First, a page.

The sweeping Havana skyline—with its Modernist towers and colonial buildings coloured golden yellow, bubblegum pink and lime green—is strung together by the Malecón, the city’s expansive esplanade and seawall. In its northernmost corner, Cuban artist Jorge Otero has positioned dozens of vintage chairs, sourced from neighbours and friends, like a bandstand. As the sun sets, the installation comes to life with a classical music concert.
Otero’s Puesta del Sol is just one of around 70 installations lining the Malecon for Detras del Muro, an exhibition curated by Juan Delgado during the 13th Havana Biennial (until 12 May). After a nearly four-year delay (the 2017 edition was postponed due to Hurricane Irma), the biennial opened last week with work by more than 300 artists installed in institutions and public spaces across the city. Organised under the optimistic theme Constructing the Possible, much of the work in the biennial draws on ideas of collaboration, agency, and an ability to connect across borders. These ideals stand in contrast, however, to the Cuban government’s recent crackdown on dissident artists on the island who have called for the repeal of a new law known as Decree 349, which would force artists and venue to seek official approval before staging shows.
Perhaps because of the, some of the works in the biennial take an oblique approach at responding to social issues. Down a bustling street deep in the heart of Old Havana, for example, the Mexican artist Tania Candiani has opened the windows of a sewing factory, giving viewers a rare chance to peer inside. There, dozens of female workers work diligently at their buzzing machines while a woman reads from a leatherbound text, her voice amplified by a microphone. Del Sonido de la Labor: La Lectora mimics a widely known tradition at the male-dominated cigar factories across Cuba, but through the work Candiani aims to empower the sewing factory’s mostly middle-aged female workers via texts that speak to women’s issues.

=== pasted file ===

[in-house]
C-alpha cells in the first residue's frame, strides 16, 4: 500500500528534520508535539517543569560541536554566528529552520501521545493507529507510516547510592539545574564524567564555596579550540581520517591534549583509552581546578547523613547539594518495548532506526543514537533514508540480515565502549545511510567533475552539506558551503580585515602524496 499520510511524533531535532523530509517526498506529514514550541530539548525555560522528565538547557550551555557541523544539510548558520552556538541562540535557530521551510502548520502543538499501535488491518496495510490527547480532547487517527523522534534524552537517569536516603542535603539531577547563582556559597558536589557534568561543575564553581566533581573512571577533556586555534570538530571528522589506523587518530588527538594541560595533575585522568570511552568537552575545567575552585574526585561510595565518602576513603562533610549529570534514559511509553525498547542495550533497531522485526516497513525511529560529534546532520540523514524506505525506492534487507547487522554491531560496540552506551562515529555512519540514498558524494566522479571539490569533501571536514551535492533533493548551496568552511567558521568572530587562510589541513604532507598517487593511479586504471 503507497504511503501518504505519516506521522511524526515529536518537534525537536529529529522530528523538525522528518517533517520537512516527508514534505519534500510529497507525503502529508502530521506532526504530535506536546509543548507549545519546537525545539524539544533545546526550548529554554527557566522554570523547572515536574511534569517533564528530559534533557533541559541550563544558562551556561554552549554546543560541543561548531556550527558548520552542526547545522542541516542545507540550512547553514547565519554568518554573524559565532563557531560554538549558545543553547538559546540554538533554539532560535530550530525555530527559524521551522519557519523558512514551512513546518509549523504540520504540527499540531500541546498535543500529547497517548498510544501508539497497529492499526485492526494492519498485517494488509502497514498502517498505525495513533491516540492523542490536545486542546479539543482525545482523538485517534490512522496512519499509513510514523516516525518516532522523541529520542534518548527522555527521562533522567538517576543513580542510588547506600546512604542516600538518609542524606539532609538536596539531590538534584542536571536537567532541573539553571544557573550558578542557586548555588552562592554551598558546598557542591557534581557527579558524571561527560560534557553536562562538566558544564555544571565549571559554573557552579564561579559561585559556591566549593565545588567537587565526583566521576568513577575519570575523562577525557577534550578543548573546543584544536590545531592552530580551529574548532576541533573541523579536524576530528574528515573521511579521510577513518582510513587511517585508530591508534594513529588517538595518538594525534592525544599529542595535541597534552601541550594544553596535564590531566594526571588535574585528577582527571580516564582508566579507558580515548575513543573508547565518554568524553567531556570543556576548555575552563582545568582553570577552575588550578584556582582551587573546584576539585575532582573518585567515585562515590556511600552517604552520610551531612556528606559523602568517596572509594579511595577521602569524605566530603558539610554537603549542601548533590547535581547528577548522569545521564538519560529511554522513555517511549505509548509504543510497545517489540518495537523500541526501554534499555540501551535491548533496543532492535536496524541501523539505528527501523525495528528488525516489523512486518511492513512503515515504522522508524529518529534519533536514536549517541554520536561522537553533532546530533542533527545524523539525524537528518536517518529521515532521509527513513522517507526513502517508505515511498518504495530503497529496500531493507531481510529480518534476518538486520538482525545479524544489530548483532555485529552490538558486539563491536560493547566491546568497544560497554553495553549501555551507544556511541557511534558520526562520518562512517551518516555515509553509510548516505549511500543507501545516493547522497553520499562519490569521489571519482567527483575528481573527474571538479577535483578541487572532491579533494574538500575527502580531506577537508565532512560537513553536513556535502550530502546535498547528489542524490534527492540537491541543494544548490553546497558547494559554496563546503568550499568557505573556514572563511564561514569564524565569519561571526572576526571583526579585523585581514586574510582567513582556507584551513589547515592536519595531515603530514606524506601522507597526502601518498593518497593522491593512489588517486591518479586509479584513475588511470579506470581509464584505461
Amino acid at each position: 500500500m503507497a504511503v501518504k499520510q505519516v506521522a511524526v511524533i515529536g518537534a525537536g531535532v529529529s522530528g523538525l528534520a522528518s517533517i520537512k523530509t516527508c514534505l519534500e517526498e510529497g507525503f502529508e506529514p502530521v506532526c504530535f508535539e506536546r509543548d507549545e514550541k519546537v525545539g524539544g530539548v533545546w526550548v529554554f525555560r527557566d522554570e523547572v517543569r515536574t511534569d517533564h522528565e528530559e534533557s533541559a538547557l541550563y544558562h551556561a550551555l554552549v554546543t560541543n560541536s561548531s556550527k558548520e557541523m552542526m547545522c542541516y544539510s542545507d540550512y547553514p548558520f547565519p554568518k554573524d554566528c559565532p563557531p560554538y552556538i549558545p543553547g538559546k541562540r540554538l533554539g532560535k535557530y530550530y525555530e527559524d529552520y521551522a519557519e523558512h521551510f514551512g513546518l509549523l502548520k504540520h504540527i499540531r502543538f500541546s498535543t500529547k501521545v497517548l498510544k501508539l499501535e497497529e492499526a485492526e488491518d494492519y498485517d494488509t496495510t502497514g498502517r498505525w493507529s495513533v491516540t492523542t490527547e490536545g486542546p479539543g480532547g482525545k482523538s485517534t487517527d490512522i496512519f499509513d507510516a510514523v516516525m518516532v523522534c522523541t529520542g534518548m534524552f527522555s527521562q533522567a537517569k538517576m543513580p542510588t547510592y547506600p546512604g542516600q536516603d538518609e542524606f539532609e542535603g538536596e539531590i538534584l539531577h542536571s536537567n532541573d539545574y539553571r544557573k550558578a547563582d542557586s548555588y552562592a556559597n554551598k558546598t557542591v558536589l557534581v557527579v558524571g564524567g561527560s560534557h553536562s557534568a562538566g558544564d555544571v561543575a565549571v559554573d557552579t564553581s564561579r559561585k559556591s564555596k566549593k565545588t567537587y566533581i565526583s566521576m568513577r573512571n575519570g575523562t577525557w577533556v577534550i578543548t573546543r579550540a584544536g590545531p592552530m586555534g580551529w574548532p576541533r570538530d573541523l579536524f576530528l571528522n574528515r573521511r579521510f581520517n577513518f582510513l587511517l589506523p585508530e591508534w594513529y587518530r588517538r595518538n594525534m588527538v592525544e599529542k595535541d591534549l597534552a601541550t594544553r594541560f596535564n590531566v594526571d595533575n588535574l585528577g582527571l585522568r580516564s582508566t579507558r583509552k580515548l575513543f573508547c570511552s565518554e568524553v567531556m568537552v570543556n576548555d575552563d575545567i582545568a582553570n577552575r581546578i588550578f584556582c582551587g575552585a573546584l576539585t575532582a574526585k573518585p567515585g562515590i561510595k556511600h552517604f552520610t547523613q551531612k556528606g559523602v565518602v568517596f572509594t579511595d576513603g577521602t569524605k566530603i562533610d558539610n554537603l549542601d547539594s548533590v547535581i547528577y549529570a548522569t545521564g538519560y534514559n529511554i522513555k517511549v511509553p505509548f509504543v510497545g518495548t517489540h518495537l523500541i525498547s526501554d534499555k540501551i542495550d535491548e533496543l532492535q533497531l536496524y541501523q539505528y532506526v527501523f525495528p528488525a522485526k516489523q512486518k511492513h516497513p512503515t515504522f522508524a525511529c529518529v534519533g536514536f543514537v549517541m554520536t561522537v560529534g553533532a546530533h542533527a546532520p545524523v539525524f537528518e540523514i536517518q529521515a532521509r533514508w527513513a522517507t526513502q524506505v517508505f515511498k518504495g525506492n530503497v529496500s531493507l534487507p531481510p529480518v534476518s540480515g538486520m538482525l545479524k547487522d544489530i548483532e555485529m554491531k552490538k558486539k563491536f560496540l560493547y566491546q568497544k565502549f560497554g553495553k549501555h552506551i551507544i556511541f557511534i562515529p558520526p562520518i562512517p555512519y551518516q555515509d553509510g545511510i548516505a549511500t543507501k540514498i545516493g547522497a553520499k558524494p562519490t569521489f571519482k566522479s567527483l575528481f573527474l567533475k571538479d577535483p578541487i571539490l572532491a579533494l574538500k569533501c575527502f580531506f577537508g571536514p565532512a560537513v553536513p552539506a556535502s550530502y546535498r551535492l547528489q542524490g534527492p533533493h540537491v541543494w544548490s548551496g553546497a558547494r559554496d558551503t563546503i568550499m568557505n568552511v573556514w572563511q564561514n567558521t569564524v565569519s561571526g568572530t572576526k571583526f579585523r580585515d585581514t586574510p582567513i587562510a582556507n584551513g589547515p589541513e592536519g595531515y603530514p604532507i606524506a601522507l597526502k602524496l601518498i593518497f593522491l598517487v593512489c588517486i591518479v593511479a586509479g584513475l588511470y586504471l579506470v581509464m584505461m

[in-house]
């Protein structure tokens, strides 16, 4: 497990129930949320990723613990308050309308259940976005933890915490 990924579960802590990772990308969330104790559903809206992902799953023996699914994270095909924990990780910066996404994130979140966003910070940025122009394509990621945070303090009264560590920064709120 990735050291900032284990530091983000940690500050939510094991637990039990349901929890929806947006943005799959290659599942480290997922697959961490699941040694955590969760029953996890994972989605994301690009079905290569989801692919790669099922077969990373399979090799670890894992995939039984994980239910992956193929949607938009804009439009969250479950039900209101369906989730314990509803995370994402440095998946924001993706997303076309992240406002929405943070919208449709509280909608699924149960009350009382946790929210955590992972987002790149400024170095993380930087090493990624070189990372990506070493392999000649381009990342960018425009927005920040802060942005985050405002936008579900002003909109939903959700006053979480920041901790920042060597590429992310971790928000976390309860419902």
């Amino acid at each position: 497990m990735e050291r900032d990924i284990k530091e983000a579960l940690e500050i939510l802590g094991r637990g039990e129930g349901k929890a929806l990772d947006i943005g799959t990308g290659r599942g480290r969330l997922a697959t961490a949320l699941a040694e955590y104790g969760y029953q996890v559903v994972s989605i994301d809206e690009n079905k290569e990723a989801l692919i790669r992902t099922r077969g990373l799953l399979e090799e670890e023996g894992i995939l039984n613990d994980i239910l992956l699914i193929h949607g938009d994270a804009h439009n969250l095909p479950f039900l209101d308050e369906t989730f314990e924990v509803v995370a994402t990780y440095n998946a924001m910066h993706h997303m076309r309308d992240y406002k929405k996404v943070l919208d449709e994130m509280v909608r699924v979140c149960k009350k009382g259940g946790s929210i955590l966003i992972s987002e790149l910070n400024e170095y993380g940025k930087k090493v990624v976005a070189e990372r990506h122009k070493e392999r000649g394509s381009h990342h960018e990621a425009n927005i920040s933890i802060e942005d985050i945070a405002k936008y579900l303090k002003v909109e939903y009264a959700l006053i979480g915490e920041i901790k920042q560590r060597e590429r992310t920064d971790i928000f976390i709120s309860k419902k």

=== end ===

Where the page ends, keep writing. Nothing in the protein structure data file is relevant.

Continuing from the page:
Other installations aim to pull back the curtain and focus on the invisible actors that can push a movement forward. At the state-run Factoria Habana gallery, the Colombian architect and artist Lucila Aguilar has installed La Ceiba, a dome-like structure made of Cuban bamboo that replicates those she has built for workers in Chiapas, Mexico. The workers there are taught to build the structure with a similar material found in the region. At El Oficio, a private contemporary space, Reynier Leyva Novo has installed a solo show, Un Dia Feliz, which rethinks historical representations of Cuba’s revolutionary heroes and focuses on the mechanics behind the image-making, by removing figures like Fidel Castro from famous photographs and showing just the background.
The unofficial exhibitions are more overtly political. The Bienal Sin 349, a project envisioned by the artist Luis Manuel Otero Alcántara, was designed to express Cuban artists’ dissent against the law. The exhibition, however, did not proceed as planned after Alcántara was arrested and detained for nearly a week. But the artist Abel Gonzalez Fernandez also curated a group show that takes aim at the decree, which did go ahead, with works by Leandro Feal and Novo, among others.